Over the last weekend my wife and I had a short four day holiday on Yorke Peninsula. We stayed in a holiday unit at Edithburgh, about a four hour drive from our home. Edithburgh is a small town near the bottom of the peninsula, directly opposite Adelaide which is on the other side of Gulf St Vincent.
It has been far too many years since our last visit. The peninsula offers some interesting birding with mixed farming covering most of the region, mainly wheat and sheep. There are also remnant mallee scrub areas, particularly in the south and of course the long coast line offers good birding opportunities where there is access to the beaches. One major goal was to spend time in Innes National Park on the southern tip of the peninsula.
On this visit I didn’t anticipate making a long list of birds seen. Many of the migratory seabirds have long since flown to warmer parts in the northern hemisphere. In another blow, the weather forecast was far from promising good birding; gale force winds and rain. Still, we had a booking in one of the many holiday units and we were looking for a relaxing break regardless of what was thrown at us.
I didn’t see any of my target birds: Mallefowl, Western Whipbird and Hooded Plover, but I still managed some great birds, including Crested Bellbird, Blue Bonnet parrot, Rock Parrot and great views of Ospreys.
Over the coming days I will share some of my sightings, along with the usual photographs.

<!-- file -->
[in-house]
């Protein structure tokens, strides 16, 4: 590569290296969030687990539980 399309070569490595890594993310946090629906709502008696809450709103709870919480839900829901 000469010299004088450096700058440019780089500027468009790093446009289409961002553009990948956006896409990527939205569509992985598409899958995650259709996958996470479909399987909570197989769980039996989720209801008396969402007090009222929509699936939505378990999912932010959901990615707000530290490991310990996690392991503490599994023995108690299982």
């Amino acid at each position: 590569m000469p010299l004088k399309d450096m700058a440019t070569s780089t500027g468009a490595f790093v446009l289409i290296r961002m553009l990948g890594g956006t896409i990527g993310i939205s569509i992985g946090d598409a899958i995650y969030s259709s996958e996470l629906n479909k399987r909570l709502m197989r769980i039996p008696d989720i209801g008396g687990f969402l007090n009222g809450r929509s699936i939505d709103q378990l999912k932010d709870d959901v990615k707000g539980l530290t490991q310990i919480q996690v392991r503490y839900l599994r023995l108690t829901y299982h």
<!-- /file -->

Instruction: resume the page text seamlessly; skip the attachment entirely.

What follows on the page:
On my recent visit to Tintinara in the upper SE of South Australia I took a drive around the streets. On every other visit to this town I had just driven through except once when we stopped for a toilet break. I occasionally do some deliveries for a local courier so I took this opportunity – after I’d delivered the urgent parcel for the veterinarian – to look around the town and see if I could spot any interesting birds, and perhaps get some good shots.
On the grassy verge of the main road near the oval I saw several Long-billed Corellas feeding on the grass. Several Galahs added to the number. I just pointed the camera out of the window and took the photos on this page. The photos are not very good as I shot them quite quickly. The corellas were a little flighty, and when I tried to get closer by getting out of the car, they flew away. I also saw a small flock feeding on the cones of a pine tree near the oval, but couldn’t get close enough to photograph them.
Long-billed Corellas are found throughout most of south-eastern South Australia, western Victoria and into the Riverina region of NSW. In some other areas there are feral flocks which established themselves via escapes from aviaries, or deliberate release.
I’ve personally not recorded this species here in Murray Bridge where we get large, noisy flocks of the very common Little Corella.